How do you believe brands should be adapting to be more mindful of sustainability?

I have certainly seen a shift in brands becoming more mindful of sustainability. A couple of high street brands are certainly paying more attention, whether it is in the fabrics they use, the quality of craftsmanship and/or the well-being of their workers. I do think that more could be done; however the demand needs to be there and ultimately I think that is where the main issue lies.

As I said above, consumers aren’t keen to spend more than a few pounds on items of clothing for their home or their wardrobe, so most of the demand is going into driving what I consider the ‘throwaway consumers’ and the ‘micro seasons’ of fashion; turning what used to be four seasons into many more, simply to churn out what the latest ‘celebrity’ is wearing or online trend is and making it affordable for the masses.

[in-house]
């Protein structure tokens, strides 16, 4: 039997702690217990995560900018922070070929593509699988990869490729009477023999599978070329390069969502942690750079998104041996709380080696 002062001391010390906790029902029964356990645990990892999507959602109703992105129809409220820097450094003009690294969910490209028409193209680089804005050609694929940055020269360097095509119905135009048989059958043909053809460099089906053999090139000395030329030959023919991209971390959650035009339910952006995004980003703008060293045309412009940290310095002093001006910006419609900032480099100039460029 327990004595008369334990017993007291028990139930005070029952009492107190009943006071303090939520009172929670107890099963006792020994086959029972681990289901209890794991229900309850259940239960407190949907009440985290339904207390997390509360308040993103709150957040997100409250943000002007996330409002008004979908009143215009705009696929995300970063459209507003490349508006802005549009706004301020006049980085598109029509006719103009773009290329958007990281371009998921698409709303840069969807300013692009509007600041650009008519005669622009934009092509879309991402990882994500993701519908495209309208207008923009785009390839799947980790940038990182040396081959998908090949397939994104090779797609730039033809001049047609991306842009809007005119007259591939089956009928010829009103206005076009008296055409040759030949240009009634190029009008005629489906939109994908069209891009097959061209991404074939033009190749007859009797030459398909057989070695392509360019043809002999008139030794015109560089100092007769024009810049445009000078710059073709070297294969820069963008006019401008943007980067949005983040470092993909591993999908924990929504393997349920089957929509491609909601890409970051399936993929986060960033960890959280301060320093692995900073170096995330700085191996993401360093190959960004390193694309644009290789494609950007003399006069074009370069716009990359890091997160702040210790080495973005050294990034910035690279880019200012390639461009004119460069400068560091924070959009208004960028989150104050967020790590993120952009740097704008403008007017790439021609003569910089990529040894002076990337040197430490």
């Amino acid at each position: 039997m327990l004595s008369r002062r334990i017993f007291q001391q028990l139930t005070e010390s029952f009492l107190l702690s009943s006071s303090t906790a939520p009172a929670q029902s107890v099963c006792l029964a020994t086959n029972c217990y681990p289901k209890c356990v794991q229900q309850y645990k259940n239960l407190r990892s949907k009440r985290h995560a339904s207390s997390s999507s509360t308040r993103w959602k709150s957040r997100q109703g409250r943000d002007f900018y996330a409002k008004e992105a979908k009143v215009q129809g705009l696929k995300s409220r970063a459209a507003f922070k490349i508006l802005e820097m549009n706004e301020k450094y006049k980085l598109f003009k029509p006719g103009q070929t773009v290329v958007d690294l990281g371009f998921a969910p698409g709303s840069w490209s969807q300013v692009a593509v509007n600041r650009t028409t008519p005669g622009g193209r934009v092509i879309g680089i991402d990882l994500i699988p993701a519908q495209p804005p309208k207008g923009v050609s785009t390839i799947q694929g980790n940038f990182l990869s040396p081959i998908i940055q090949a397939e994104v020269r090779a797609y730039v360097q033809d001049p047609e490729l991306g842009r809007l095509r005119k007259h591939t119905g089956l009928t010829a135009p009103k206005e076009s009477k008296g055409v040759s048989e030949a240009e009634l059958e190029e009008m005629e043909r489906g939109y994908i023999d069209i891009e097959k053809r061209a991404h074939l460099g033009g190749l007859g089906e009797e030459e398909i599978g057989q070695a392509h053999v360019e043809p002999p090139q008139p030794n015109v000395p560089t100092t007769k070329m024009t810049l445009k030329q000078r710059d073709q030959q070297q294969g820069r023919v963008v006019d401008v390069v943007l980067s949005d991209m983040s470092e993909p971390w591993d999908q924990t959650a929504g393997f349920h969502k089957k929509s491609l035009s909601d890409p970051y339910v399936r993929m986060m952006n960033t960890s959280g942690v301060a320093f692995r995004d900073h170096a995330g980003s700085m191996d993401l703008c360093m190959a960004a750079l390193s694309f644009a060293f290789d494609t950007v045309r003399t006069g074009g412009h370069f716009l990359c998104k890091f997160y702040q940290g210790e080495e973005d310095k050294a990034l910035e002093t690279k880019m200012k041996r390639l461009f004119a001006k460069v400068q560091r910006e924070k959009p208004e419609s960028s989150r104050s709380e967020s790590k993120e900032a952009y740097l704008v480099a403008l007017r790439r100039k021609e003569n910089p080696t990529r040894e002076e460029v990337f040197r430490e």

I choose to only buy from and support brands who have the same ethics as me and who continue to provide the best sustainable fashion possible; most of these brands either support UK makers with most of their product made in this country, or take the time to work with makers abroad who are not only happy in their work, but also those who are just as passionate about making quality products.

I do believe that more should be done about the packaging products are sent out in, however again, this is all about demand and with most of the big name brands it is about getting a product out onto the market as fast as possible and the ‘bottom line’ financially, rather than deciding that all packaging should absolutely be biodegradable or recyclable at the very least.